The End…That’s what every writer strives to type. Getting there, however, isn’t as easy as you’d like to think.
I’ve been struggling for the last year since my 40-year old niece died of a drug overdose, leaving a young daughter behind. She also left a husband, grandfather, mother, aunt, uncles, cousins and a grown adult son. None of whom understand what the hell happened. I haven’t been able to write. I don’t know why I haven’t been able to write, I just can’t. I think about my books and I plot them in my head, but when it comes time to sit down and write…blank. The page and my head.
Let me start a little further back. My niece had an injury she sustained when she was a young girl; a back injury caused by her father throwing her against the wall when she was trying to defend her mother from his attack on her. She was never the same. As she got older, I guess the pain got worse. She never spoke to me about it. As time went on, I guess she figured out that pain killers help ease some of the discomfort. I don’t know when that happened, I just know it did.
I imagine it started with Tylenol with codeine and progressed from there. When that would no longer suspend the pain, I imagine next to Oxycodone. What I do know is it eventually ended with methamphetamine, that is her life. The coroner report stated “not accidental”.
Now that doesn’t mean she committed suicide. I think she just took too much. Toward the end, she had contracted Hepatitis C which I assume was from sharing tainted needles. The story I heard was she had tried to get help but because she didn’t have insurance, they wouldn’t continue giving her the meds needed to stave off Hep C or to cure it.
How did she get to the stage where drugs were the only thing that mattered? I keep going over and over it in my mind and it’s making me crazy.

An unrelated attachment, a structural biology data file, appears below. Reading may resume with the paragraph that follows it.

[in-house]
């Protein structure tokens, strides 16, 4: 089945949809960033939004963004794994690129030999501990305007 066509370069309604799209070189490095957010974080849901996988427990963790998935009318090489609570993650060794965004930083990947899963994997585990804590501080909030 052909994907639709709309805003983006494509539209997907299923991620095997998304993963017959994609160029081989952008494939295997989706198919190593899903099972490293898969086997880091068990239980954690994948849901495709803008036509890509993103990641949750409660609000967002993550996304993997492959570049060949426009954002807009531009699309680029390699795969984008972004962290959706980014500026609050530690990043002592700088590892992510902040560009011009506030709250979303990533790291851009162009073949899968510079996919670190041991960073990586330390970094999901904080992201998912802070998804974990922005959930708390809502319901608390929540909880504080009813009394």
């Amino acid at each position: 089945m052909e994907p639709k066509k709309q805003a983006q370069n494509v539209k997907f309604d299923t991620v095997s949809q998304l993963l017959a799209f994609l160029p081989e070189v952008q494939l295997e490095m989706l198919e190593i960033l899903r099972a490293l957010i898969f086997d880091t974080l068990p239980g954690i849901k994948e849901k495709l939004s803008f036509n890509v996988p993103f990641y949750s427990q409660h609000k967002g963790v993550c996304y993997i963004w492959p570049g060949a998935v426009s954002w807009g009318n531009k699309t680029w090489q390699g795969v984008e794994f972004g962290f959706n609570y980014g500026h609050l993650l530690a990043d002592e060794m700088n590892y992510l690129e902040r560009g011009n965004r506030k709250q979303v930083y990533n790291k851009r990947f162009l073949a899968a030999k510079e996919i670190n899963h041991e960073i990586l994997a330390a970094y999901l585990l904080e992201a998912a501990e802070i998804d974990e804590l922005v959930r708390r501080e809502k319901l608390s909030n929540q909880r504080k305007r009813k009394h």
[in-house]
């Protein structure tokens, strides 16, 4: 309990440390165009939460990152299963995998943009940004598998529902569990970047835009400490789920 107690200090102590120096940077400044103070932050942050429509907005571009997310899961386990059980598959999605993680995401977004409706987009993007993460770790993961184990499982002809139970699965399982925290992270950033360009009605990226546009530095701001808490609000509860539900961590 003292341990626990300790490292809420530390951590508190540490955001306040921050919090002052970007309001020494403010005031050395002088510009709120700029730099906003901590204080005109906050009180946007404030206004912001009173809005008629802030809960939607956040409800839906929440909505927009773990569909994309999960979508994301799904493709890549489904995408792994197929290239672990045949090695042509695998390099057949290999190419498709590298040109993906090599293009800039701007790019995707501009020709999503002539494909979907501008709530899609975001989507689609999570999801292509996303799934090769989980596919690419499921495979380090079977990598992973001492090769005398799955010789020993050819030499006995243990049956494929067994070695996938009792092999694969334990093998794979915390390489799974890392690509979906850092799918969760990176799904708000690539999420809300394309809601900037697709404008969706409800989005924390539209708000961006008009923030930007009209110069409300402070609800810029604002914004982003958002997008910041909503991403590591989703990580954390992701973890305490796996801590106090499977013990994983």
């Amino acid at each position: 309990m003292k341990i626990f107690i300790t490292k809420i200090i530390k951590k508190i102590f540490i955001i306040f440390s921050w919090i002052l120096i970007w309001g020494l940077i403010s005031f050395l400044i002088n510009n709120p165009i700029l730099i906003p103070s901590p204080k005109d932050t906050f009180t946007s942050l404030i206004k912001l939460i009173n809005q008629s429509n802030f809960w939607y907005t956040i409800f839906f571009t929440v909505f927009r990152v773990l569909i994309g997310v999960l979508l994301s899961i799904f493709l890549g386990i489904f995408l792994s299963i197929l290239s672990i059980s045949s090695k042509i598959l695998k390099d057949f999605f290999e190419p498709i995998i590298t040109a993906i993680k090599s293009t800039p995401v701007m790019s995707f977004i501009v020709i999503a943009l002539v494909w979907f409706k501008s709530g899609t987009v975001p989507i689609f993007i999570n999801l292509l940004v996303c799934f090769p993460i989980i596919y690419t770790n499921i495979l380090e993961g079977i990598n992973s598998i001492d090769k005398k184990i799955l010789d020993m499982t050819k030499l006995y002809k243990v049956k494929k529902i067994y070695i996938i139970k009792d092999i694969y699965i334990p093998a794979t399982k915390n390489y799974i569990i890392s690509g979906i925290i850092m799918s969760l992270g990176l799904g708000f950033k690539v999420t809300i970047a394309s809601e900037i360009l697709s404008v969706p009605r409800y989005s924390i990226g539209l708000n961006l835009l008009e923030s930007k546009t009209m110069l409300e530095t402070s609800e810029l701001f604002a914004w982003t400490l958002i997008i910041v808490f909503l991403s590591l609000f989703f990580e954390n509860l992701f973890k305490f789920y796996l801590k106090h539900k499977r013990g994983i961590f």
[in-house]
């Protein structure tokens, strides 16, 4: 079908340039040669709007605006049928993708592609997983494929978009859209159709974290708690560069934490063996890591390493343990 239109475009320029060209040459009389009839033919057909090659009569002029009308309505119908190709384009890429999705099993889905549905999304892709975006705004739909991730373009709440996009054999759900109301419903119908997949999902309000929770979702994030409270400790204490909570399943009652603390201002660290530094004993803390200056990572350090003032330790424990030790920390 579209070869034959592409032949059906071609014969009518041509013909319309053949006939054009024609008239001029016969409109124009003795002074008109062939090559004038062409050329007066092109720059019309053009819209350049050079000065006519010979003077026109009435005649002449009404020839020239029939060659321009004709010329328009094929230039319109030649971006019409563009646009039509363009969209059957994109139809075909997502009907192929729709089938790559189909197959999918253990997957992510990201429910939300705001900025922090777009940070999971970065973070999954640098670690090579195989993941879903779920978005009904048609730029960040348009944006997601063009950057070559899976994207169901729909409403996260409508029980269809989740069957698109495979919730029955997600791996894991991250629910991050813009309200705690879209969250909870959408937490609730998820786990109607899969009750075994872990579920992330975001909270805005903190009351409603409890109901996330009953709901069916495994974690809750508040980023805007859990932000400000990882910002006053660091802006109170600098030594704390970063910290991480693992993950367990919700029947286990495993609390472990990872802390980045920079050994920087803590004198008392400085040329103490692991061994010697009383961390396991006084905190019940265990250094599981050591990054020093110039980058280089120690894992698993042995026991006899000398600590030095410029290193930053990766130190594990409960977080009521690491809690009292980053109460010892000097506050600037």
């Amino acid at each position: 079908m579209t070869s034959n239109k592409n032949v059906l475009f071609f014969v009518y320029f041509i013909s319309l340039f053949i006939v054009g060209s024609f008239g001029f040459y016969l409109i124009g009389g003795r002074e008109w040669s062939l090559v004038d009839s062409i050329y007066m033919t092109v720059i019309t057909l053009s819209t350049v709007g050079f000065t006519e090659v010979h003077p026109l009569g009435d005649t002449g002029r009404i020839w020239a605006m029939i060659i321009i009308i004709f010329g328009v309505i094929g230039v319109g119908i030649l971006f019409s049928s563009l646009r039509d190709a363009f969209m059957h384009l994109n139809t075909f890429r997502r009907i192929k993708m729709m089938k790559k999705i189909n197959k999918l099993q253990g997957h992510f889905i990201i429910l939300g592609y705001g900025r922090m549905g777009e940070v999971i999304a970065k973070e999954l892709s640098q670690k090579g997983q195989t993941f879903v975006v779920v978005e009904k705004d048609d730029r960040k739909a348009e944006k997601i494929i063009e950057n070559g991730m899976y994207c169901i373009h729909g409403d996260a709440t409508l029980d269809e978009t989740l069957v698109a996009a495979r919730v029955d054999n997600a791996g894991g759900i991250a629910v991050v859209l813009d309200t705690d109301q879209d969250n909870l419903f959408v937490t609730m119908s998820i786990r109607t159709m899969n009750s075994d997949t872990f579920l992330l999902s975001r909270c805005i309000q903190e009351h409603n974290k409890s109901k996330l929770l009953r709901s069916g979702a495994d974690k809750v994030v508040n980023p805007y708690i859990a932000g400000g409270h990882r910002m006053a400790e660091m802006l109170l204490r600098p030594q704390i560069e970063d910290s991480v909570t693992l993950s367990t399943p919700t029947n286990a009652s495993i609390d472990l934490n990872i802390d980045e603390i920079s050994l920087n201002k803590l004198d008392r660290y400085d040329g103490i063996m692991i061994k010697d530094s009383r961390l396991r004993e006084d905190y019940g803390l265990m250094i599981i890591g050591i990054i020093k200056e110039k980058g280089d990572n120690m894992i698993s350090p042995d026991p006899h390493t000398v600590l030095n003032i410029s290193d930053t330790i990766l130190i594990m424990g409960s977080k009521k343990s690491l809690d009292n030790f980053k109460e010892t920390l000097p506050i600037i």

I think I carry guilt because I think I should have done something more. Believe me, I did try, but the help I was willing to give her, she wasn’t willing to take. She stole from my parents, from me and my house (she stole my wedding ring two weeks before the wedding). On my wedding day, she even took the entire bottle of hydrocodone from my purse. I finally had to ask her to not come back to my house. My husband had three girls from a previous marriage and I couldn’t have them exposed to her erratic and unpredictable behavior and I didn’t want them exposed to her drug use. Did I do the right thing? I have to believe I did.
After the wedding, she went off on a bender and took off altogether. Once in a while, someone would spot her on the street and call me or her husband. We’d watch the county jail inmate rosters on a daily basis to see if she turned up. She never tried to contact us. My mother’s dying wish was to see my niece one last time. We couldn’t find her so my mom didn’t get to see her. For almost two years, my niece didn’t even know her grandmother had died.
One day, my dad finally got hold of her through Facebook. She had remembered her password and had logged in. My dad called her and they talked. They were going to meet the next day for lunch, just to talk. He wasn’t going to try and force her to come back home; he just wanted to see her. Her estranged husband gave her older brother her new phone number and he called her up and read her the riot act. She refused to call us back. We never heard from her again.
I received a phone call early on a Saturday, September 8 from her older brother. He said the Stanislaus County Sheriff’s office had contacted the local Tennessee police department to have them “notify the next of kin” about her death. I couldn’t believe it. I didn’t want to believe it. My mom died on September 2, 2014. My niece died September 6, 2018 at 40 years old. Four years and four days later. I prayed that in her last days (or hours for that matter), that she cried out to God to ask for salvation because the thought of never seeing her again hurts too much. I pray that my mom welcomed her to Heaven with one of her famous warm hugs. I hope she can finally rest in peace.